Developing a traditional Synergy application

This topic includes the following sections:

 

Synergy DBL Integration for Visual Studio (SDI) includes support for traditional Synergy development. This means you can use Visual Studio to develop traditional Synergy libraries and executables for Windows, Linux, and OpenVMS. Note the following:

Development steps for traditional Synergy

The following steps outline the Visual Studio development process for a traditional Synergy application. Most of these steps are for Visual Studio procedures, so see Visual Studio documentation for more information.

1. Start by setting options for your Visual Studio environment. For example, you can control the behavior of the Visual Studio code editor (indentation, tab size, etc.), the way IntelliSense works for Synergy DBL files, and which file types are automatically treated as compile or content files. See Options for Synergy/DE projects for more information.
2. Create a solution for your application, and create projects for the mainline program, libraries, and (optionally) repositories for the application. To create these projects, use the following project templates:

For example, to create a program with a single .dbr file, select File > New Project in Visual Studio. Then select the "Traditional Application (DBR)" template. (You can use the New Project dialog's search field to find this.) See Synergy projects, solutions, and files for more information, and note the following:

3. Build out and configure your projects by setting project properties, adding code and other items, referencing other projects and files as necessary, setting environment variables, and setting up build configurations. For more information, see

Note the following:

4. Build the solution or an individual project by using a build or rebuild command in Visual Studio. For example, you can rebuild the entire solution by selecting Build > Rebuild Solution from the Visual Studio menu. Note the following:

The Visual Studio Error List (View > Error) lists any errors encountered in the build. You can filter this list so that it is limited to the current project (which can be very helpful), the current document in the editor, or all documents open in the editor. You can also use the search feature for the Error List to find specific words or phrases in the list, and you can filter out errors, warnings, or messages. To clear only Synergy-related errors and warnings from the Error List, select Tools > Clear Error List from the Visual Studio menu.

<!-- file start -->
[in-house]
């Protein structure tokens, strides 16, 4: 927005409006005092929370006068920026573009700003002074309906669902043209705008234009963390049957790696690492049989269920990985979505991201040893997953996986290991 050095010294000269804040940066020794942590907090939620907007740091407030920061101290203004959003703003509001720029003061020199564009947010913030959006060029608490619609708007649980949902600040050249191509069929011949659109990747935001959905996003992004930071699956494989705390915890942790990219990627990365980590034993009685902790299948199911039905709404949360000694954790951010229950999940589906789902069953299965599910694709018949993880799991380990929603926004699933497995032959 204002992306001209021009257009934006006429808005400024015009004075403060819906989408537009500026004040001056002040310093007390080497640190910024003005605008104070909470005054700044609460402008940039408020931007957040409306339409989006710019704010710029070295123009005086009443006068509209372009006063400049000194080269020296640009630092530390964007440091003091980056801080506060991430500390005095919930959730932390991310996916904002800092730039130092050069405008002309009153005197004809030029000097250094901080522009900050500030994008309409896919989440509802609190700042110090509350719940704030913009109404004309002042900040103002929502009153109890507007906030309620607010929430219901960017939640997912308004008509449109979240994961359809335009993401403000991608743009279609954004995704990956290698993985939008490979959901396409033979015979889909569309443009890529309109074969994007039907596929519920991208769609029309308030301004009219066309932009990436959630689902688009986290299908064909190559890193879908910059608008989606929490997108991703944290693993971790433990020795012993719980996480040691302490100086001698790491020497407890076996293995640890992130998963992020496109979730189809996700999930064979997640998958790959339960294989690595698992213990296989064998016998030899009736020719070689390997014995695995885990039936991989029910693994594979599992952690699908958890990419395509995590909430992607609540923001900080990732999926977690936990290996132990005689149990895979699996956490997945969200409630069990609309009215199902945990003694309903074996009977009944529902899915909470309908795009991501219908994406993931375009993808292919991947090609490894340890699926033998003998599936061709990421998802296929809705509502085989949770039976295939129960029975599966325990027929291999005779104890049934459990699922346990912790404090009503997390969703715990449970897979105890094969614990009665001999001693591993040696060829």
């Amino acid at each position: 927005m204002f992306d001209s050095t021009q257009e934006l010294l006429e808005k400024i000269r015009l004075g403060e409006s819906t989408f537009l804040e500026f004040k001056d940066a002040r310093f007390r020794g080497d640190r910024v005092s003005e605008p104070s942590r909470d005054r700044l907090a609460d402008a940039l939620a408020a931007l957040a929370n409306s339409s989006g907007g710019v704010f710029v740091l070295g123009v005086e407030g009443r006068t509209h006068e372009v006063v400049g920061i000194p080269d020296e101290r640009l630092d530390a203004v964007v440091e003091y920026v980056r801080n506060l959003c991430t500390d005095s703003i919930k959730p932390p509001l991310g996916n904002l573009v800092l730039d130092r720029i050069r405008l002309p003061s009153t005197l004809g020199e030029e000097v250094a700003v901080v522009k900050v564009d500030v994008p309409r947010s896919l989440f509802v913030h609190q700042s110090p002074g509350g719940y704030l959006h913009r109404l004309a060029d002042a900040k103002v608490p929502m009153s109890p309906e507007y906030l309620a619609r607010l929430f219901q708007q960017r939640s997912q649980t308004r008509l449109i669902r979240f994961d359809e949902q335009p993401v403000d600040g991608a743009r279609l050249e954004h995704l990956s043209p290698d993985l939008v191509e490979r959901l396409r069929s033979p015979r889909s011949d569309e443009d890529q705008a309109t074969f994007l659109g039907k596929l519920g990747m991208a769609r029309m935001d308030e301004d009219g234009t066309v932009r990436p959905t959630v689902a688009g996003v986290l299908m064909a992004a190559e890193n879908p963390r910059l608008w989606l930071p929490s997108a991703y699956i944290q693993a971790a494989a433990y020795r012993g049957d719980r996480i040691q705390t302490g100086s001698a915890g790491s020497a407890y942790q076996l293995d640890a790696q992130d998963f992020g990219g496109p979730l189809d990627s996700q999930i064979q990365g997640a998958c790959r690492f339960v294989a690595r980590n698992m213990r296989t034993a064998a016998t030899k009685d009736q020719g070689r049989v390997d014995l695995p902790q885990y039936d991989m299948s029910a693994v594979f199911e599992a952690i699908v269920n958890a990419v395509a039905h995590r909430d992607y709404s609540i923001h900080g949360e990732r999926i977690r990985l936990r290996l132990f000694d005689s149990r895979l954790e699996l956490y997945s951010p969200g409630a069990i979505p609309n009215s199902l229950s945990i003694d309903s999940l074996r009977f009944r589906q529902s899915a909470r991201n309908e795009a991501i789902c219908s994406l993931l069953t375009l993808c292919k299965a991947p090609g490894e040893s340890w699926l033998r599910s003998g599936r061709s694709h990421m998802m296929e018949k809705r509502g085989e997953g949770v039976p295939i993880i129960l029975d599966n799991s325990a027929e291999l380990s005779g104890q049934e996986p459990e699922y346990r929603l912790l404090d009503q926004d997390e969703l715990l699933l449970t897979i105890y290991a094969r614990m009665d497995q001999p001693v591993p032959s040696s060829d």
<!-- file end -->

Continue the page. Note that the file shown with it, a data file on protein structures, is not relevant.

5. Debug the project or solution. To debug a project or solution, it must be built in Debug mode. See Debugging traditional Synergy with Visual Studio for more information, and note the following:

Adding code and other items

You can add a new or existing item (a code file, a text file, etc.) by right-clicking the project node in Visual Studio's Solution Explorer and selecting one of the following from the context menu: Add > New Item, Add > Existing Item, or Add > Reference Existing Item. (The Add > Existing Item command copies the file into the Visual Studio project. Add > Reference Existing Item adds a relative-path reference to the item.) Note the following:

Referencing projects and files

References enable a project to use other projects (libraries and repositories) and external files. Referencing a library is equivalent to linking to a library — i.e., adding a library to a dblink command — when developing outside of Visual Studio.

You can add a reference by right-clicking the Reference node in Visual Studio's Solution Explorer and selecting Add Reference from the context menu. Note the following:

Linux development

For Linux, there are two Visual Studio development paths:

In either case, use the same project templates you would use for Windows (see step 2 above). And be sure to use the linux32 or linux64 platform target (see Adding a Linux or OpenVMS platform for traditional Synergy). These platform targets cause Visual Studio to compile the projects as if they were compiled on a Linux system — e.g., code marked with OS_UNIX is included.

Keep in mind that Linux is case sensitive, so when you define environment variables or specify paths or filenames, make sure the case is correct.

To debug a Linux application, you'll need to run the application on a Linux machine and then use remote debugging to debug the application from Visual Studio, or use standard traditional Synergy debugging on the Linux machine. See Debugging traditional Synergy with Visual Studio for more information.

OpenVMS development

For OpenVMS, you can develop and build with Visual Studio in Windows, and you may also be able to run and debug your code on Windows, but you will not be able to deploy files built in Visual Studio. For final deployable builds, you will need to move the code you developed in Visual Studio to an OpenVMS development machine.